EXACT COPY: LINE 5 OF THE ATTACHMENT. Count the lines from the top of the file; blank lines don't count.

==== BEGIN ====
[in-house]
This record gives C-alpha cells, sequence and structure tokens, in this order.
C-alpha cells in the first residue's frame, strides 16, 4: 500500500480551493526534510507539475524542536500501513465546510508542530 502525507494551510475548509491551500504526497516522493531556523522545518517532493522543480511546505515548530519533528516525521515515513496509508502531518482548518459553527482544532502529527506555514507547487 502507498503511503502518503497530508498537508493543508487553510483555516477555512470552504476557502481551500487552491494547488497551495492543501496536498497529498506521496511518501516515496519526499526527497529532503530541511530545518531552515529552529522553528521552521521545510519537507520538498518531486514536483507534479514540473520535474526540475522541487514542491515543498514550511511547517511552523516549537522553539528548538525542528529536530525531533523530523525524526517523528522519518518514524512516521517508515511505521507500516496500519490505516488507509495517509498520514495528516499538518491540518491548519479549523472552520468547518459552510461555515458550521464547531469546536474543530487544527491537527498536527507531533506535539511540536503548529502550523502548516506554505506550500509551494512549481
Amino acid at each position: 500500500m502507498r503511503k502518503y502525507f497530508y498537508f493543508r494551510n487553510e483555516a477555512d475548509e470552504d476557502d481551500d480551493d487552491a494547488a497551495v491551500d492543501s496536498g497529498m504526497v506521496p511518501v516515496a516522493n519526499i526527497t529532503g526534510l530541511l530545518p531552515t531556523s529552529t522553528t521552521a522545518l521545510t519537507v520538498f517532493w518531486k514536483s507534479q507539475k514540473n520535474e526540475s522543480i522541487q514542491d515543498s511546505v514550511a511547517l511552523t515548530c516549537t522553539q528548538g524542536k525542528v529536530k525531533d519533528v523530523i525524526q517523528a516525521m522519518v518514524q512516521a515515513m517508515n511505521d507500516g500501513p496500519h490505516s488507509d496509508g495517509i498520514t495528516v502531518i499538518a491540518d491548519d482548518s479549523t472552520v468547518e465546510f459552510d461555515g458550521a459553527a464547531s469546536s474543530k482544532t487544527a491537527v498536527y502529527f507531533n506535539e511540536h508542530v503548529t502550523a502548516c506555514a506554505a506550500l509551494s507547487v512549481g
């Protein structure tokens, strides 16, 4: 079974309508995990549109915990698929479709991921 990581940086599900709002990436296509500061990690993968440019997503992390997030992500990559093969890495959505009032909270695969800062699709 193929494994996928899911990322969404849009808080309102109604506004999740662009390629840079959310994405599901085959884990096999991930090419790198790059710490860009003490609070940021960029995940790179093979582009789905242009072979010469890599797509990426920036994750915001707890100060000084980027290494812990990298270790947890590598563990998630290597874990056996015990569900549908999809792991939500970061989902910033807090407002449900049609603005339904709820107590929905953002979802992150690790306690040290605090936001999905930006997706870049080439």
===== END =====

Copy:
């Protein structure tokens, strides 16, 4: 079974309508995990549109915990698929479709991921 990581940086599900709002990436296509500061990690993968440019997503992390997030992500990559093969890495959505009032909270695969800062699709 193929494994996928899911990322969404849009808080309102109604506004999740662009390629840079959310994405599901085959884990096999991930090419790198790059710490860009003490609070940021960029995940790179093979582009789905242009072979010469890599797509990426920036994750915001707890100060000084980027290494812990990298270790947890590598563990998630290597874990056996015990569900549908999809792991939500970061989902910033807090407002449900049609603005339904709820107590929905953002979802992150690790306690040290605090936001999905930006997706870049080439």